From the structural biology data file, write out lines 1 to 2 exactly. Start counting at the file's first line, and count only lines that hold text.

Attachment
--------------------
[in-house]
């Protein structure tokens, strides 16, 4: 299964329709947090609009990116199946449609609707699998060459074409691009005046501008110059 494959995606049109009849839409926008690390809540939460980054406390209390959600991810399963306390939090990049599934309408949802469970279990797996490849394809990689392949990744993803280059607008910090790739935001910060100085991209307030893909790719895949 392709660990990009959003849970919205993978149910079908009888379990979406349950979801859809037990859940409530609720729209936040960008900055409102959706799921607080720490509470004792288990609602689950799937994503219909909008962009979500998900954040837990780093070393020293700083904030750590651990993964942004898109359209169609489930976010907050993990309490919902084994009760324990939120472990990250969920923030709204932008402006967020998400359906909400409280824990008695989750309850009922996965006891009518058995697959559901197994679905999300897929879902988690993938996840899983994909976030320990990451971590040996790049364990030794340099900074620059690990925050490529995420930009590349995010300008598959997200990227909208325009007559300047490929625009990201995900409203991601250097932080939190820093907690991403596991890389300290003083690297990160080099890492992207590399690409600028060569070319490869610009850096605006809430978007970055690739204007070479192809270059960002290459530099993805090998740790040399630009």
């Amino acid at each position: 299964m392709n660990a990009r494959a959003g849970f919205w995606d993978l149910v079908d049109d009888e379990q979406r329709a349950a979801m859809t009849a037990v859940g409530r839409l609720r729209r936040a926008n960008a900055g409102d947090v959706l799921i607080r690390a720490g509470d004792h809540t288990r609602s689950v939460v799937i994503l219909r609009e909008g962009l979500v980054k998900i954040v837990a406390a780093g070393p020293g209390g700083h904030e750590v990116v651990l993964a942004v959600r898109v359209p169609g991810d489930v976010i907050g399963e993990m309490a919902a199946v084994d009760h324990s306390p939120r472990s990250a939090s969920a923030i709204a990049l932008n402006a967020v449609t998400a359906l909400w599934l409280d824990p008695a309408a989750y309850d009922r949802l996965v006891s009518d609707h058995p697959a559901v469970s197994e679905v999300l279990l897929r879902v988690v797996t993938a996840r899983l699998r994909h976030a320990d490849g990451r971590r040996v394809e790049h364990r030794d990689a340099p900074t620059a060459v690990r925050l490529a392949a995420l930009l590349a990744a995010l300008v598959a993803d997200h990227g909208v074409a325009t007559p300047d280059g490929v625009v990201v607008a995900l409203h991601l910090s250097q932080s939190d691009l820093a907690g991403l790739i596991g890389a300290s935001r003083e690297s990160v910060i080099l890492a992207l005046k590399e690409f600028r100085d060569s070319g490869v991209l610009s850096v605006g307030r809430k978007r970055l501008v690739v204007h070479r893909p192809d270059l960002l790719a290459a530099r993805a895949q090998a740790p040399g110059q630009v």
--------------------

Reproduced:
[in-house]
């Protein structure tokens, strides 16, 4: 299964329709947090609009990116199946449609609707699998060459074409691009005046501008110059 494959995606049109009849839409926008690390809540939460980054406390209390959600991810399963306390939090990049599934309408949802469970279990797996490849394809990689392949990744993803280059607008910090790739935001910060100085991209307030893909790719895949 392709660990990009959003849970919205993978149910079908009888379990979406349950979801859809037990859940409530609720729209936040960008900055409102959706799921607080720490509470004792288990609602689950799937994503219909909008962009979500998900954040837990780093070393020293700083904030750590651990993964942004898109359209169609489930976010907050993990309490919902084994009760324990939120472990990250969920923030709204932008402006967020998400359906909400409280824990008695989750309850009922996965006891009518058995697959559901197994679905999300897929879902988690993938996840899983994909976030320990990451971590040996790049364990030794340099900074620059690990925050490529995420930009590349995010300008598959997200990227909208325009007559300047490929625009990201995900409203991601250097932080939190820093907690991403596991890389300290003083690297990160080099890492992207590399690409600028060569070319490869610009850096605006809430978007970055690739204007070479192809270059960002290459530099993805090998740790040399630009």